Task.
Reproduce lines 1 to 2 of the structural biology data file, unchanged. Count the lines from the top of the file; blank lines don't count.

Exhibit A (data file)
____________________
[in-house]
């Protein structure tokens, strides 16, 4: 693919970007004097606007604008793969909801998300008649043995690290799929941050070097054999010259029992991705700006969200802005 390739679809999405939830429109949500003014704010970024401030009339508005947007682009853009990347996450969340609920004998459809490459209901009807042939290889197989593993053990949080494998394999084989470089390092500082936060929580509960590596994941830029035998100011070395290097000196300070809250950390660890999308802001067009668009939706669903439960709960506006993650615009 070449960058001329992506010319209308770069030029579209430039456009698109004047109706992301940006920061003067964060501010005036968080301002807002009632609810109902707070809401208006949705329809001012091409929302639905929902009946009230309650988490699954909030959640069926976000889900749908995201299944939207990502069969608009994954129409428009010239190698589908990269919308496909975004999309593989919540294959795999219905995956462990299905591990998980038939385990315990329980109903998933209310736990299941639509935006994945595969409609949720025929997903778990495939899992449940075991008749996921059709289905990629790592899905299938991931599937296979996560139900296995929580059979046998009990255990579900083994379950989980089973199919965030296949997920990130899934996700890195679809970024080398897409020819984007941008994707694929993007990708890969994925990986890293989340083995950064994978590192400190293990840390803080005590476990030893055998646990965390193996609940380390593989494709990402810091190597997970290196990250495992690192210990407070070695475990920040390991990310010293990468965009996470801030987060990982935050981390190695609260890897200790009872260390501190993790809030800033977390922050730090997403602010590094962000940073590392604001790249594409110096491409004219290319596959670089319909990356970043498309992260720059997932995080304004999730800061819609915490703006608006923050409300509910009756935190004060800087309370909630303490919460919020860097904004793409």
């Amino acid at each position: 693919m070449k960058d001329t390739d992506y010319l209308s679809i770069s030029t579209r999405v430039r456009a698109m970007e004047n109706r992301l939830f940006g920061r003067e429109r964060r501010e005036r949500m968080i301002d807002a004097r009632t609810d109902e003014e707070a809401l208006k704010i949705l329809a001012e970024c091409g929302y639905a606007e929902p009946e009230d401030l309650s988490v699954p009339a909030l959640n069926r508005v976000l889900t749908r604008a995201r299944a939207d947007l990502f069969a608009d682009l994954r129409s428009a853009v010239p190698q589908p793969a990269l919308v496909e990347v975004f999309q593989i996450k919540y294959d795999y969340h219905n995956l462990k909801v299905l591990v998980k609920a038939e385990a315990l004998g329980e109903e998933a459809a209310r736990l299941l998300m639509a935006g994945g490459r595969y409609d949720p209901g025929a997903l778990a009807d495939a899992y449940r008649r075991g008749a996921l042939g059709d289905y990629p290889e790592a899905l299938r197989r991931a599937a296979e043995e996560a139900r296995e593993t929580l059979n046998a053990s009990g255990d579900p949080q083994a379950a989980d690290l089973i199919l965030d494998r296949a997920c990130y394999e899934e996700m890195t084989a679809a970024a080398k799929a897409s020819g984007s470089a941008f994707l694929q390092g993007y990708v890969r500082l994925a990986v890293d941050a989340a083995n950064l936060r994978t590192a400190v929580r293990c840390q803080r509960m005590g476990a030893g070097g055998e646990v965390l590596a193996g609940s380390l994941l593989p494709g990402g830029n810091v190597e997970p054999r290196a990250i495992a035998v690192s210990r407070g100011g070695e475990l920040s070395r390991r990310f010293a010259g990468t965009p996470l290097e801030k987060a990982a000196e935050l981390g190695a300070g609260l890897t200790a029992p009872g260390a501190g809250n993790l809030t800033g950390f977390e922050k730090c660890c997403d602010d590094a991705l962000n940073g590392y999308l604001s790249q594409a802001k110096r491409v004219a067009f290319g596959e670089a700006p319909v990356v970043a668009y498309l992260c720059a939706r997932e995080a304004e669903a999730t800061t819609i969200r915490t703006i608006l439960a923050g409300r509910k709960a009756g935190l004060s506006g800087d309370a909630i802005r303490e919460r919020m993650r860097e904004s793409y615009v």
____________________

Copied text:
[in-house]
């Protein structure tokens, strides 16, 4: 693919970007004097606007604008793969909801998300008649043995690290799929941050070097054999010259029992991705700006969200802005 390739679809999405939830429109949500003014704010970024401030009339508005947007682009853009990347996450969340609920004998459809490459209901009807042939290889197989593993053990949080494998394999084989470089390092500082936060929580509960590596994941830029035998100011070395290097000196300070809250950390660890999308802001067009668009939706669903439960709960506006993650615009 070449960058001329992506010319209308770069030029579209430039456009698109004047109706992301940006920061003067964060501010005036968080301002807002009632609810109902707070809401208006949705329809001012091409929302639905929902009946009230309650988490699954909030959640069926976000889900749908995201299944939207990502069969608009994954129409428009010239190698589908990269919308496909975004999309593989919540294959795999219905995956462990299905591990998980038939385990315990329980109903998933209310736990299941639509935006994945595969409609949720025929997903778990495939899992449940075991008749996921059709289905990629790592899905299938991931599937296979996560139900296995929580059979046998009990255990579900083994379950989980089973199919965030296949997920990130899934996700890195679809970024080398897409020819984007941008994707694929993007990708890969994925990986890293989340083995950064994978590192400190293990840390803080005590476990030893055998646990965390193996609940380390593989494709990402810091190597997970290196990250495992690192210990407070070695475990920040390991990310010293990468965009996470801030987060990982935050981390190695609260890897200790009872260390501190993790809030800033977390922050730090997403602010590094962000940073590392604001790249594409110096491409004219290319596959670089319909990356970043498309992260720059997932995080304004999730800061819609915490703006608006923050409300509910009756935190004060800087309370909630303490919460919020860097904004793409």